Does Fashion Have a Future in the Grocery Aisle?

For generations, supermarkets have played a fundamental role in our daily routines, serving as a convenient destination to find all our grocery and household needs in one place.  

These retail juggernauts have consistently transformed themselves to align with shifting consumer tastes and market dynamics. One notable trend in recent years is their expansion into nontraditional categories such as beauty and, more recently, fashion — the U.K.’s Sainsbury chain of grocery stores will be the latest to tap into the trend, but more on that in a moment.

The first foray for grocers was beauty and it has grown significantly to offer a wide range of skincare, cosmetics, haircare and personal grooming products. These sections often feature well-known brands alongside the grocer’s private-label products, providing consumers with both choice and affordability. 

The reason for the foray into beauty? The beauty sector generates more than $100 billion in global revenue. 

The Beauty Benefits to Grocers  

“The health and beauty section delivers on The Giant Company’s customer promises — to simplify shopping, inspire fresh ideas, and create healthier communities,” said Ted Williams, director of nonfoods omnichannel merchandising for The Giant Company, the Carlisle, Pa.-based operator of Ahold Delhaize USA’s Giant/Martin’s supermarkets. “It provides convenience and a one-stop shopping experience that meets the needs of today’s busy families.” 

Williams also pointed out in the Supermarket News that in light of supply chain challenges and economic pressures, numerous brands are still grappling with difficulties. This is where the company’s own brands — Giant Brand, Nature’s Promise, Taste of Inspirations, CareOne, Always My Baby, Etos, Companion and Smart Living — offer cost-effective alternatives to customers when brand availability fluctuates. 

Expanding Beyond Beauty 

With beauty under its belt, supermarkets have set their sights on the apparel industry, an industry that is expected to exceed $1.7 trillion in 2023.  

Private-label fashion lines are becoming increasingly popular, allowing supermarkets to offer shoppers unique and budget-friendly clothing options. This move appeals to price-conscious consumers who appreciate value without compromising on style. 

Moreover, supermarkets, typically located in accessible areas with ample parking, have a distinct advantage in the fashion sector. Shoppers can easily combine their grocery shopping with browsing for clothing and accessories.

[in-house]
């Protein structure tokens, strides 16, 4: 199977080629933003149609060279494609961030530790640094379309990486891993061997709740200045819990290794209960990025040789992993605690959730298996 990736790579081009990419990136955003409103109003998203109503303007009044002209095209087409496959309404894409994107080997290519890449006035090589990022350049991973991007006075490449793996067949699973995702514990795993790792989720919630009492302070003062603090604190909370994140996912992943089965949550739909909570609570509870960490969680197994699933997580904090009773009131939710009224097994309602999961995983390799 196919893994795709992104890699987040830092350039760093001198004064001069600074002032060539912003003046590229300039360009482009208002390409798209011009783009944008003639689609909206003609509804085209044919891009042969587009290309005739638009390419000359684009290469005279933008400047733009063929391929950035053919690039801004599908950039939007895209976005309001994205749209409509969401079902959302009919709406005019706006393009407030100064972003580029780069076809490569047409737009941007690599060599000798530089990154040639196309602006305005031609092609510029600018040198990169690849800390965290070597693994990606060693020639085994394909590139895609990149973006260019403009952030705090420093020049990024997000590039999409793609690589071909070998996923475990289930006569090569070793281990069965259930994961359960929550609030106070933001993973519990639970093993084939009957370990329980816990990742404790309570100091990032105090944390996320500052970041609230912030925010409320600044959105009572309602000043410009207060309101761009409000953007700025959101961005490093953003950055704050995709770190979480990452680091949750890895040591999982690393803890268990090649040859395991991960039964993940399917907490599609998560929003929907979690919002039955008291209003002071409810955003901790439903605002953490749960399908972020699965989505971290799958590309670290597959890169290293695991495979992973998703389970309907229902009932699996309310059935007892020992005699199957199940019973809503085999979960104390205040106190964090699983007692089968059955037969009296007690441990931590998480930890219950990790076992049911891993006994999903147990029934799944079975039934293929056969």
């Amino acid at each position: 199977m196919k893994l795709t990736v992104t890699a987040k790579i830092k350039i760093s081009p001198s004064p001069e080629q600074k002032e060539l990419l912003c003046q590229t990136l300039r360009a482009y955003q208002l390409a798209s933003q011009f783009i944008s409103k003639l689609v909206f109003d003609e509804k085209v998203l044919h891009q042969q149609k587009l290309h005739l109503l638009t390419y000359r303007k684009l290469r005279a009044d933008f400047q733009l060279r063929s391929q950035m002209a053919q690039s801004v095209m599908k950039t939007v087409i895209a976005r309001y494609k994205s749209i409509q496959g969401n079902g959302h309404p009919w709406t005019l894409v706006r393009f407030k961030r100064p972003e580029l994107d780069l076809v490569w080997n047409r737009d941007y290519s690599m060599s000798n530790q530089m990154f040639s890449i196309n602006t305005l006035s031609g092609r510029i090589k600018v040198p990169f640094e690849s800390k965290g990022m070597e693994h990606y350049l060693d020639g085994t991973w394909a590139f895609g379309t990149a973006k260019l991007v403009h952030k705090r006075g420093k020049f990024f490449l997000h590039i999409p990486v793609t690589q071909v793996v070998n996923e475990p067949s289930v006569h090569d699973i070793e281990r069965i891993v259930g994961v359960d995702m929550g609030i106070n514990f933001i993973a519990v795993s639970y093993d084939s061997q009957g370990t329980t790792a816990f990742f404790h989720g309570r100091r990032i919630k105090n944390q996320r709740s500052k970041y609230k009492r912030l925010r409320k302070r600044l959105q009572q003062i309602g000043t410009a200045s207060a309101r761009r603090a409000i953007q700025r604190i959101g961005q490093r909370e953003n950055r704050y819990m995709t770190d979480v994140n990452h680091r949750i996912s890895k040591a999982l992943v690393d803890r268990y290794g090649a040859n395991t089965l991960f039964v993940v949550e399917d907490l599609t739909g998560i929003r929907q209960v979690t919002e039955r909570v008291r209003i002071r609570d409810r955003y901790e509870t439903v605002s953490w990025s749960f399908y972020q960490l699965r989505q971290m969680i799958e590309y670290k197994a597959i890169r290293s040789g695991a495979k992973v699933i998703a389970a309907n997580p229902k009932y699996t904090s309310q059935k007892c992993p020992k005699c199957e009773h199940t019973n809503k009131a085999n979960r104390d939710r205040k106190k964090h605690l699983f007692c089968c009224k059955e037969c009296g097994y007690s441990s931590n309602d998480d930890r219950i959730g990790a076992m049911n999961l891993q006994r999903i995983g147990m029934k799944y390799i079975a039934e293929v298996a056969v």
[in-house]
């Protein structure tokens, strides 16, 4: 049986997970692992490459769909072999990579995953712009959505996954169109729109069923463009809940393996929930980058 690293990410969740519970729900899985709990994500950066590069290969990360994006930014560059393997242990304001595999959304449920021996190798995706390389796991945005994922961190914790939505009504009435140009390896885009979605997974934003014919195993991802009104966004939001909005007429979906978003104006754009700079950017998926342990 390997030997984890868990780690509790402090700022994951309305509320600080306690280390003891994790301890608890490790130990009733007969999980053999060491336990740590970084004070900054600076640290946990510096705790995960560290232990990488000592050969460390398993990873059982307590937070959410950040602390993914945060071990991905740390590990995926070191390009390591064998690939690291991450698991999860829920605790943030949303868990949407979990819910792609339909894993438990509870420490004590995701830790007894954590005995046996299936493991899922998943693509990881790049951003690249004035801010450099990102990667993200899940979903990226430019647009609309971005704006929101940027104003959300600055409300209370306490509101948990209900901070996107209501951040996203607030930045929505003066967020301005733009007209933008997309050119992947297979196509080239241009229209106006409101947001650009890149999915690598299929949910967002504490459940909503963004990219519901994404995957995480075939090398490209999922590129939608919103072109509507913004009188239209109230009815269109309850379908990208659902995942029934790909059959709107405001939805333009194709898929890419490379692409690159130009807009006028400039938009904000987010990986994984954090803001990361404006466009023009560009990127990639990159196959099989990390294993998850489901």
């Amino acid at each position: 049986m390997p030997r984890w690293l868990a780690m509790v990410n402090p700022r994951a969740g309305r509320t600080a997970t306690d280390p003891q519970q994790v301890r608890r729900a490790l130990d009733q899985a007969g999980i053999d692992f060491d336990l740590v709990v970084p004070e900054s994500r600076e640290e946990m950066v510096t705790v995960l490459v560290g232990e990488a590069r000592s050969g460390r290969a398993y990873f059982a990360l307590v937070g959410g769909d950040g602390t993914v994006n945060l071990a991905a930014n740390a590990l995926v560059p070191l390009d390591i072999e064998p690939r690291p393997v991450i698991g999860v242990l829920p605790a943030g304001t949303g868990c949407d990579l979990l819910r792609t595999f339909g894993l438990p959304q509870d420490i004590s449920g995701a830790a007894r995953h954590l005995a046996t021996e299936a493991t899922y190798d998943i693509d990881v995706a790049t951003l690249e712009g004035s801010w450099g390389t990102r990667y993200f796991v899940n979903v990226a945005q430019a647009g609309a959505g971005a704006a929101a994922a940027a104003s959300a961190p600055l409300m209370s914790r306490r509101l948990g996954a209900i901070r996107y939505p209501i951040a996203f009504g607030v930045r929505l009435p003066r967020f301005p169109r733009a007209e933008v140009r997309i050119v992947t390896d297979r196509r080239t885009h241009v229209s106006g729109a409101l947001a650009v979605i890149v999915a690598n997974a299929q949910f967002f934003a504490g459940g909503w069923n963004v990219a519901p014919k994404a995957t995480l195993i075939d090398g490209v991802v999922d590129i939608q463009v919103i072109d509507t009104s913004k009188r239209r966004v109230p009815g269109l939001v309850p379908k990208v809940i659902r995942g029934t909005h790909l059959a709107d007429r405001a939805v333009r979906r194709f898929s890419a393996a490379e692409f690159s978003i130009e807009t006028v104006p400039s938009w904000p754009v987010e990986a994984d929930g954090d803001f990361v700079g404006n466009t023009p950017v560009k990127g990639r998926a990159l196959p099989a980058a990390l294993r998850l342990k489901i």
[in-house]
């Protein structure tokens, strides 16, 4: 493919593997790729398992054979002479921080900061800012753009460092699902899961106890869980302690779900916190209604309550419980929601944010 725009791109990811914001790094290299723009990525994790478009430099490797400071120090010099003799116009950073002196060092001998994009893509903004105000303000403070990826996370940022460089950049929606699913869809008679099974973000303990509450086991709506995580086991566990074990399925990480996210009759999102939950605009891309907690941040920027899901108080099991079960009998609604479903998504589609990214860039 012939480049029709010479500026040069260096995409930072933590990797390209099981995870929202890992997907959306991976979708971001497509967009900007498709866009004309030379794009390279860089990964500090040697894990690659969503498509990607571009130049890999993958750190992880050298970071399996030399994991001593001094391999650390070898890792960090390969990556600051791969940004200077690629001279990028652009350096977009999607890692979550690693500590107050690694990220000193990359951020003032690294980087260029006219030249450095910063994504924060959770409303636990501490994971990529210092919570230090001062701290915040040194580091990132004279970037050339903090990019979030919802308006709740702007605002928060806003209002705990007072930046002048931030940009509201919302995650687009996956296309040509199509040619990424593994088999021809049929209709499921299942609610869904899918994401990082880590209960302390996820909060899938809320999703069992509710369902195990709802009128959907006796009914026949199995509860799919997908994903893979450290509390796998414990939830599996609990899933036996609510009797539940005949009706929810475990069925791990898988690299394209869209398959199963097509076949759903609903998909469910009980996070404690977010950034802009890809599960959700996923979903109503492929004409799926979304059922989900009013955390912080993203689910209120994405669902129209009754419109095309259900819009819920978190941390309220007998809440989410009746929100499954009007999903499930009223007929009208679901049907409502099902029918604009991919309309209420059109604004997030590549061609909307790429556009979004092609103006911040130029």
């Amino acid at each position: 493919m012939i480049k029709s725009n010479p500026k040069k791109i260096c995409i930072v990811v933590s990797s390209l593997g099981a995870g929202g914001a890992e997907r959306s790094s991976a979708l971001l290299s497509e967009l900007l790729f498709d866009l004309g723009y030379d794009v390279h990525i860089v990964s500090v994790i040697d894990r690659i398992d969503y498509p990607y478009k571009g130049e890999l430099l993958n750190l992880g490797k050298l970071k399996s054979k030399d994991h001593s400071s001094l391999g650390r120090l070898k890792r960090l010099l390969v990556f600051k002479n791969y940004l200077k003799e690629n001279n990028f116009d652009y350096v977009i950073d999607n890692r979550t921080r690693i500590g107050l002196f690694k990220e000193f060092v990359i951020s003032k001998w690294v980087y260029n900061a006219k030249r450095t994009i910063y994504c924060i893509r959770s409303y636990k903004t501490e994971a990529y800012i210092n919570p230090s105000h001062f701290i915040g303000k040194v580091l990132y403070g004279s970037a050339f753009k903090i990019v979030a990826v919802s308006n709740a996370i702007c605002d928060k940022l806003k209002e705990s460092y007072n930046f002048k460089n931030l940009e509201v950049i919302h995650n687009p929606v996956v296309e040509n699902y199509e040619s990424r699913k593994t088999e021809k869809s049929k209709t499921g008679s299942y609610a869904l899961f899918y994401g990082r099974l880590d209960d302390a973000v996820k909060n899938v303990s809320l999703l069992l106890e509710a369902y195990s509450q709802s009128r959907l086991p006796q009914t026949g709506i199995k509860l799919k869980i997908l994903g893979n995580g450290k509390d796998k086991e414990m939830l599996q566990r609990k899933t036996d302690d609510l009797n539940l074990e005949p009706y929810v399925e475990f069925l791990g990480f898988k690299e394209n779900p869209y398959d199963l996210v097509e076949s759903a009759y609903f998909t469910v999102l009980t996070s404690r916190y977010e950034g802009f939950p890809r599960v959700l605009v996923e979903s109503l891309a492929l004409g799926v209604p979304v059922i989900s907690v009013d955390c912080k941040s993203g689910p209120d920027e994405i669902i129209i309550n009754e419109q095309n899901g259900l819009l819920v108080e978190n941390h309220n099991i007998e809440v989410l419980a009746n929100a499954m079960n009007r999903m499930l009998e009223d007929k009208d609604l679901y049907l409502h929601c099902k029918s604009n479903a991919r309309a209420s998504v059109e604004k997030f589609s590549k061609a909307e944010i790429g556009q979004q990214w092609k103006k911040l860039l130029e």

The Latest Grocer Foray into Fashion 

Sainsbury’s is launching fashion destination spaces in nine of its stores, featuring third-party brand partners alongside its Tu clothing line. 

“We’ve been harnessing the strength of our much-loved own brand range, Tu clothing, to successfully introduce fashion brands online over the last year. Building on the success we’ve seen at, we’re delighted to launch our new fashion destination hubs to offer customers a curation of exciting brands when they shop with us in store,” said Christine Kasoulis, Sainsbury’s clothing director, in a statement. 

The fashion hubs will showcase seven womenswear brands from September, including Sosandar, Finery, Simply Be, Little Mistress by Vogue Williams, Thought, Burgs, and Brakeburn. 

The aim is to offer customers more options and initiate the supermarket’s rapid expansion of its branded offerings over the next five years.  

Sainsbury’s notes that their goal is to establish a minimum of 50 fashion destination hubs as part of their strategy to become a prominent destination for inclusive family fashion, both in physical stores and online, across the U.K. 

Sainsbury’s said it will collaborate closely with third-party brands to sell “exclusive product collections and enhance the overall clothing selection.” This partnership will focus on specialized product categories like curve, maternity, lingerie and tailoring. 

Increasing the range of fashion brands will address the rising demand noted by Tu and enhance the array of styles and pricing options to complement its popular in-house brand. Sainsbury’s further explained that this year, almost 40% of branded sales on have come from its collection of contemporary clothing brands, encompassing over 30 brand partnerships. 

The first nine Sainsbury’s stores to launch ‘fashion destination hubs’ between Sept. 24 and Oct. 6 will include Stanway in Colchester, Crayford in Dartford, Bybrook in Ashford, Longwater in Norwich, Calcot in Reading, Osmaston Park in Derby, Selly Oak in Birmingham, Sydenham in southeast London, and London Colney in St Albans. 

These stores were selected due to their high customer traffic and will feature between four and seven brands.